Carnegiea gigantea, Giant Saguaro

Southwest Desert Flora

Home to the plants of the Sonoran, Chihuahuan and Mojave Deserts

Cirsium ochrocentrum, Yellowspine Thistle

Psorothamnus schottii, Schott's Dalea

Schott's Dalea has showy indigo blue pea-like flowers that bloom from March to May. The type specimen of Psorothamnus schottii is from along the Colorado River (Schott). Psorothamnus schottii Schott's Dalea, Indigo Bush or Mesa Dalea has bright blue with 5 to 15 flowers on a racemose inflorescence. Psorothamnus schottii Schott's Dalea is an amazing shrub found in desert washes and sandy areas. It is very similar, superficially to Smoketree and also Mojave Indigobush with only a few taxonomic differences Psorothamnus schottii Schott's Dalea has small green linear leaves, persistent and visibly gland-dotted. Other species of Indigo Bush have persistent leaves. Psorothamnus schottii Schott's Dalea is a native shrub, relatively rare in the United States where it is found only Arizona and California. Psorothamnus schottii Schott's Dalea grows at elevations up to 2,000 feet and prefers slopes, benches and washes, sandy or gravelly. Psorothamnus schottii

Scientific Name: Psorothamnus schottii
Common Name: Schott's Dalea
Also Called: Indigo Bush, Mesa Dalea, Schott False Dalea, Schott's Dalea (Spanish: Jiguata)
Family: Fabaceae or Leguminosae Family
Synonyms: (Dalea schottii, Dalea schottii var. puberula)
Status: Native
Duration: Perennial
Size: Up to 6 feet.
Growth Form: Shrub; gray or green, strigose; arborescent with spinescent stems intricately branched.
Leaves: Green; simple, persistent, linear, gland-dotted.
Flower Color: Blue, bright blue; 5 to 15 flowers on a racemose inflorescence; glands in each interval between the calyx ribs 4 or fewer; calyx externally glabrous or nearly so, shining; fruit exserted, large glands.
Flowering Season: March to May (photos above; California; March, 2016.)
Elevation: Up to 2,000 feet.
Habitat Preferences: Slopes, benches, washes.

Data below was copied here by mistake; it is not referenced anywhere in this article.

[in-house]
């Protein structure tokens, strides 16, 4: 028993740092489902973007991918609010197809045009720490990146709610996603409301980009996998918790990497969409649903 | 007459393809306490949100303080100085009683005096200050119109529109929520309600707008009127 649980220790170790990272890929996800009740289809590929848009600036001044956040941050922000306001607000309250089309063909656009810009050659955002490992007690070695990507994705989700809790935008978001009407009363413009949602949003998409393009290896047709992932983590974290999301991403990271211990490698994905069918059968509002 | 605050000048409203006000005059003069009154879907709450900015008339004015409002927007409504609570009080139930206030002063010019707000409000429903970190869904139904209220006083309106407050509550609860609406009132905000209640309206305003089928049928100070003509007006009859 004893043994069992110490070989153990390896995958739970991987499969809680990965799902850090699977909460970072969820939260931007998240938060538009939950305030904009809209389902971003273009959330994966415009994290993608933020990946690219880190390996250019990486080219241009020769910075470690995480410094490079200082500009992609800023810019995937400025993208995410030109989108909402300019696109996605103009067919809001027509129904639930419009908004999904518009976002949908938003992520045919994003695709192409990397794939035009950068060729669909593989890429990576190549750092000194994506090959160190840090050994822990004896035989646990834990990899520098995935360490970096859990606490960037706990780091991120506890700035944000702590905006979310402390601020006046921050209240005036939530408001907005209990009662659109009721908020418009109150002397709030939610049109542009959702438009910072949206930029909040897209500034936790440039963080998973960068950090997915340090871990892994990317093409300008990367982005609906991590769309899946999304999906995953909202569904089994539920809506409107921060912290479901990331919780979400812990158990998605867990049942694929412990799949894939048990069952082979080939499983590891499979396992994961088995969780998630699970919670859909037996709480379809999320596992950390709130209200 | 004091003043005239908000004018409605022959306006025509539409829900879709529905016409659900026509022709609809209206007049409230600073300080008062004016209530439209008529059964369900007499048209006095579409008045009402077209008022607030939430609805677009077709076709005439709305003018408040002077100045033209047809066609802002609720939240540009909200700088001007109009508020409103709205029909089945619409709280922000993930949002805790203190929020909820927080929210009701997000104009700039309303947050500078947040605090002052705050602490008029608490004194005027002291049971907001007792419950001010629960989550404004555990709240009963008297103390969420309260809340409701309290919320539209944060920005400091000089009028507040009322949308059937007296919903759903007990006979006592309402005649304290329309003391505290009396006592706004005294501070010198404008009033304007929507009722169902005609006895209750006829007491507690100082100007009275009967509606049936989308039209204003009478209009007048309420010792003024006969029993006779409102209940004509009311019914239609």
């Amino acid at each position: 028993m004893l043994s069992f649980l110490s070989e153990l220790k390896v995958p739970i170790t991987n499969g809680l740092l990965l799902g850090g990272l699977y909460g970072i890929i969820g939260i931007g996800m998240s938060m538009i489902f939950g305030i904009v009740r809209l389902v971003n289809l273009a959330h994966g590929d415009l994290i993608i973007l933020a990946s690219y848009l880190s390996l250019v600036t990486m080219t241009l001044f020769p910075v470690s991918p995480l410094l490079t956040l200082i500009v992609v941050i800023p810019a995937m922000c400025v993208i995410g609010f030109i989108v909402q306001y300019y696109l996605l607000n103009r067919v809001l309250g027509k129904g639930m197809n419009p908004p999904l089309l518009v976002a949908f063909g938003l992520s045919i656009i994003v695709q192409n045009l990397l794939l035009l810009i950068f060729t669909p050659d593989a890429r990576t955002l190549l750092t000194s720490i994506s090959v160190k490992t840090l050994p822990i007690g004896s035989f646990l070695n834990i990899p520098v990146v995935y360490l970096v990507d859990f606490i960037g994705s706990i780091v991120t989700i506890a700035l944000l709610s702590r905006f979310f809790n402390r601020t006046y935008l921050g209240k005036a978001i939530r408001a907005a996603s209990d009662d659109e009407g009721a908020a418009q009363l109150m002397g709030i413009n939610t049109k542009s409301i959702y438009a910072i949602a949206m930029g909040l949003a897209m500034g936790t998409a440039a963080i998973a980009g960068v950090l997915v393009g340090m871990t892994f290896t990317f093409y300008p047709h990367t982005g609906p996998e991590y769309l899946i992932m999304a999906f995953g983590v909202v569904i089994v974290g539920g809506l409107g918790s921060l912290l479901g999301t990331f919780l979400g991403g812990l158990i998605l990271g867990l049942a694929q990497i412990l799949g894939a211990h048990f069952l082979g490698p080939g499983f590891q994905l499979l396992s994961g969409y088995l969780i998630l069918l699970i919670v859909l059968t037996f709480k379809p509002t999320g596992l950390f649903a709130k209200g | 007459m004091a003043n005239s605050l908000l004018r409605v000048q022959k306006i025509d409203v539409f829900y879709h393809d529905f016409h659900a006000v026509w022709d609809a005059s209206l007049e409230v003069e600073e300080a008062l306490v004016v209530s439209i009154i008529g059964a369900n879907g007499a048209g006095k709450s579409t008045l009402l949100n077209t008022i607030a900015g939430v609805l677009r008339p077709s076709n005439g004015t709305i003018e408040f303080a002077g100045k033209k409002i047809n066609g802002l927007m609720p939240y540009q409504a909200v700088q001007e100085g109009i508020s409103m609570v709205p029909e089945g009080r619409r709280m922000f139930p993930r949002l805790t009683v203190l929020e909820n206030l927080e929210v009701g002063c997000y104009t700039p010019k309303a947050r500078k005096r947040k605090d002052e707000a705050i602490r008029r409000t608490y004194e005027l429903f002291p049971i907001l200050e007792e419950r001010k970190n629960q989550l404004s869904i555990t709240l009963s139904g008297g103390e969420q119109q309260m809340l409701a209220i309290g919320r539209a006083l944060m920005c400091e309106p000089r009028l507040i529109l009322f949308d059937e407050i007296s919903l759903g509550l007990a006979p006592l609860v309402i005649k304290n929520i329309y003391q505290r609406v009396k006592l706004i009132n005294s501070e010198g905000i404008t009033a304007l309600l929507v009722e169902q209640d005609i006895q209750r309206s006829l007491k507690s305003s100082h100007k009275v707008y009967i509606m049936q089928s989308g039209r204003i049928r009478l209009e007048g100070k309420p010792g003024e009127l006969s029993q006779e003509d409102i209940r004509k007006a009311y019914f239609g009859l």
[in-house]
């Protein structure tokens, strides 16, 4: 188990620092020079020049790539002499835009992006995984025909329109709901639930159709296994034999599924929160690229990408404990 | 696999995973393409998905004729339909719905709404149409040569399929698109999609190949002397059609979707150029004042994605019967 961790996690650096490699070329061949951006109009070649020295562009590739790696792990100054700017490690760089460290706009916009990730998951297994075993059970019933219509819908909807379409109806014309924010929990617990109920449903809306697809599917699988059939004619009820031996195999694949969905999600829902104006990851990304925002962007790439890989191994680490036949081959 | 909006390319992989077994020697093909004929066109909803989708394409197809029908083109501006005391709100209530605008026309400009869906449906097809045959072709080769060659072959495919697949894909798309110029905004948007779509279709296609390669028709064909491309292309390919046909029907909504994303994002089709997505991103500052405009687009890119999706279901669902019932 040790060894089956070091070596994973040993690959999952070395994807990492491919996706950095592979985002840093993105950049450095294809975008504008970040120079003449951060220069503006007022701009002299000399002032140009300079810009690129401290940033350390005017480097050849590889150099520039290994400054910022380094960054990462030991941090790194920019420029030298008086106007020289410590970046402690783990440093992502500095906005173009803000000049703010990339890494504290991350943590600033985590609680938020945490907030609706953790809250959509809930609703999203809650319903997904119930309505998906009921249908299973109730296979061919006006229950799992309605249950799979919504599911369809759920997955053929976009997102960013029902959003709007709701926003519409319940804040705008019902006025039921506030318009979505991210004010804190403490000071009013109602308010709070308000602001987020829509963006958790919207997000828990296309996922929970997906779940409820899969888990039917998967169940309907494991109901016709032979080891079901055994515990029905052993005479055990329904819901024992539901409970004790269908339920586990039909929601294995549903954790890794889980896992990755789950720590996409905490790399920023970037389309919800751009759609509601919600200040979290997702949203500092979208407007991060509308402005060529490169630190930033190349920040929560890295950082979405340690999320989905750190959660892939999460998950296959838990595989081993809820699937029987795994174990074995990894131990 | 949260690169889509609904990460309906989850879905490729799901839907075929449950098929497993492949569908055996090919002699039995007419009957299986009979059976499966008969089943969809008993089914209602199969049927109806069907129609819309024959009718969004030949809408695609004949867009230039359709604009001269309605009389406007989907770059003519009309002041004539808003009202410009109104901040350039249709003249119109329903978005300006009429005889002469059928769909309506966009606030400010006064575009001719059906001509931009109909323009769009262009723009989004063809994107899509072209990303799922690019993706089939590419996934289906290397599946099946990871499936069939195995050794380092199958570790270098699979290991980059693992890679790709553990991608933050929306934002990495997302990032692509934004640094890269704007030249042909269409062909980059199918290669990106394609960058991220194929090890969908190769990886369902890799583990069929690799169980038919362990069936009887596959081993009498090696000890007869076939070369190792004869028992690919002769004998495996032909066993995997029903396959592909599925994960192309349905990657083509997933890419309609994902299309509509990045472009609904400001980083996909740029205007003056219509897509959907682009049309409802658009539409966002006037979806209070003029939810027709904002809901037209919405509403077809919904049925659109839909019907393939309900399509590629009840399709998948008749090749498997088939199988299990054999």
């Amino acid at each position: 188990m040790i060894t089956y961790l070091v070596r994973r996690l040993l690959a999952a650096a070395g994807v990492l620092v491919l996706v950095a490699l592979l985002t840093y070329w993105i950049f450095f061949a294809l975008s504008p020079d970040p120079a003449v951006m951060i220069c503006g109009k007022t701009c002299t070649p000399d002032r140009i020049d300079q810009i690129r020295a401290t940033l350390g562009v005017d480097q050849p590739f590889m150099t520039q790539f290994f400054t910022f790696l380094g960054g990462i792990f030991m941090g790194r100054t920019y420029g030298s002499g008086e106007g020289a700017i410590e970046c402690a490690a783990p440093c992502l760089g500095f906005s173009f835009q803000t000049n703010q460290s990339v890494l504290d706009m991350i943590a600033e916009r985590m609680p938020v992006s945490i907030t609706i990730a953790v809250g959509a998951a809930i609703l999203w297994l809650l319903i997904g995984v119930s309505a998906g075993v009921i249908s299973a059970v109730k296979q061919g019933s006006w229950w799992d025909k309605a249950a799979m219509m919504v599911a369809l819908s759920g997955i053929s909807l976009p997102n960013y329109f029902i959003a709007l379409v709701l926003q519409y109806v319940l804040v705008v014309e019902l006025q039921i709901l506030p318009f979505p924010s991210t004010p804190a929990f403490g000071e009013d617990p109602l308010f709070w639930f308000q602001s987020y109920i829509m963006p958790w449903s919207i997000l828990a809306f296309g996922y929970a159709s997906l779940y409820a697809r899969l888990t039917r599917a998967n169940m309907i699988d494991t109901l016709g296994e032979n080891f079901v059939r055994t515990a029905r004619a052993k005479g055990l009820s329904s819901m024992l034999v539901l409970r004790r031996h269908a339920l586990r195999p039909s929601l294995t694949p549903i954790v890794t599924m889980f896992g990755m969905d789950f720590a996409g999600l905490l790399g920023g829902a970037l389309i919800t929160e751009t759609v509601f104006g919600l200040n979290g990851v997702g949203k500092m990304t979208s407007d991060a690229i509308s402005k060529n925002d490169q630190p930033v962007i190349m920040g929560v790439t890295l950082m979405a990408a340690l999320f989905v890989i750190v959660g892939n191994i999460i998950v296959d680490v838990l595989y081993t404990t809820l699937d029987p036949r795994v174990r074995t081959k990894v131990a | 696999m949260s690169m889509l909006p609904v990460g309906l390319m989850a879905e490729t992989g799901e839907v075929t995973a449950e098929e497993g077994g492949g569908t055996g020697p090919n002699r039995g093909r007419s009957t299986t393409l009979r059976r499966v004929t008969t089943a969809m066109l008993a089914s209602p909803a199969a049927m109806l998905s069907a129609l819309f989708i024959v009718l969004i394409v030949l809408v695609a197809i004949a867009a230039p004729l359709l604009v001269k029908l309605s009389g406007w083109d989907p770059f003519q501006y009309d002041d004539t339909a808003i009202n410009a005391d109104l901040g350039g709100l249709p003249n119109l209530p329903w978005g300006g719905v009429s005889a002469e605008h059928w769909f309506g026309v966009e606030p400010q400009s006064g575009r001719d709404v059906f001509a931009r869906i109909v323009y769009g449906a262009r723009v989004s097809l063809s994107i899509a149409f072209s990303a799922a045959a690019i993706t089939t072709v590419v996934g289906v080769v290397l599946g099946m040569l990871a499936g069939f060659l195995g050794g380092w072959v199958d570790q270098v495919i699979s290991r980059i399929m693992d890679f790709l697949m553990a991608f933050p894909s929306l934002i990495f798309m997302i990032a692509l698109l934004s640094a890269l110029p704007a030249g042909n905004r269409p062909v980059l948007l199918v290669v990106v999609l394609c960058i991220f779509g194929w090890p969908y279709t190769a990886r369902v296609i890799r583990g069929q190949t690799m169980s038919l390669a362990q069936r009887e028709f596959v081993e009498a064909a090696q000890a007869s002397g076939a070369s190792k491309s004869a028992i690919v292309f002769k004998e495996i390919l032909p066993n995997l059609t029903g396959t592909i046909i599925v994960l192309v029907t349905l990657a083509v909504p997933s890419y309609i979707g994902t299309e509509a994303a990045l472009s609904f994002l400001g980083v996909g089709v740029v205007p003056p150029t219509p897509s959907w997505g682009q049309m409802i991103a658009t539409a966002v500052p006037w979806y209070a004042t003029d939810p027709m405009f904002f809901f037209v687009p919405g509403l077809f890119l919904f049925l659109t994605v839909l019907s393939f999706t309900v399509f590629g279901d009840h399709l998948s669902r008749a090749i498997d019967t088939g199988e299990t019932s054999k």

Recorded Range: Psorothamnus schottii is relatively rare, although common where found, in the United States, found only in small geographic areas in AZ and CA. In Arizona it occurs in the extreme southwest part of the state and in California in the far southeast part of the state. It is also native to Baja California and northwest Mexico.

North America & US County Distribution Map for Psorothamnus schottii.

U.S. Weed Information: No information available.
Invasive/Noxious Weed Information: No information available.
Wetland Indicator: No information available.
Threatened/Endangered Information: No information available.

Genus Information: In North America there are 9 species and 20 accepted taxa overall for Psorothamnus. World-wide, The Plant List includes 10 accepted species names and a further 37 infraspecific rank for the genus.

In the Southwestern United States: Arizona has 7 species of Psorothamnus, California has 6 species, Nevada has 5 species, New Mexico has 1 species, Texas has 1 species, Utah has 4 species. All data is approximate and subject to taxonomic changes.

Comments: Psorothamnus schottii an amazing shrub found in desert washes and sandy areas. It is very similar, superficially to Smoketree and also Mojave Indigobush with only a few taxonomic differences.

The type specimen of Psorothamnus schottii is from along the Colorado River (Schott).

In Southwest Desert Flora also see Smoketree, Psorothamnus spinosus.
Date Profile Completed: 02/15/2017
References:
Arizona Flora, Kearney, Thomas H., Peebles, Robert H., 1960, University of California Press, Berkley and Los Angeles, California; as Dalea schottii.
U.S. Dept. of Agriculture, Natural Resources Conservation Service on-line database and USGS ITIS search - (accessed 02/14/2017)
The Plant List (2013). Version 1.1. Published on the Internet; http://www.theplantlist.org/ (accessed 09/07/2015, 02/14/2017).
http://www.theplantlist.org/1.1/browse/A/Leguminosae/Psorothamnus/
https://plants.usda.gov/java/ClassificationServlet?source=profile&symbol=PSORO&display=31
Rhodes, Suzanne, June Beasley and Tina Ayers. 2011.Fabaceae. CANOTIA 7: 1-13. Journal of the Arizona-Nevada Academy of Science; Volume 7.
http://canotia.org/volumes/CANOTIA_2011_Vol7_Rhodes_et_al.pdf
The Jepson Desert Manual; 2002; Baldwin, Bruce G., et. al.; The Jepson Desert Manual: Vascular Plants of Southeastern California; p 325; Univ. of California Press, Berkeley and Los Angeles, California
Martin F. Wojciechowski & Duane Isely; eFlora Treatment; (accessed 02/14/2017)
http://ucjeps.berkeley.edu/eflora/eflora_display.php?tid=40164
1993, The Jepson Manual, Citation: http://ucjeps.berkeley.edu/interchange/I_treat_indexes.html (accessed 09/07/2015)
http://ucjeps.berkeley.edu/cgi-bin/get_JM_treatment.pl?3691,4186,4196
SEINet synonyms, scientific names, geographic locations, general information - (accessed ).
http://swbiodiversity.org/seinet/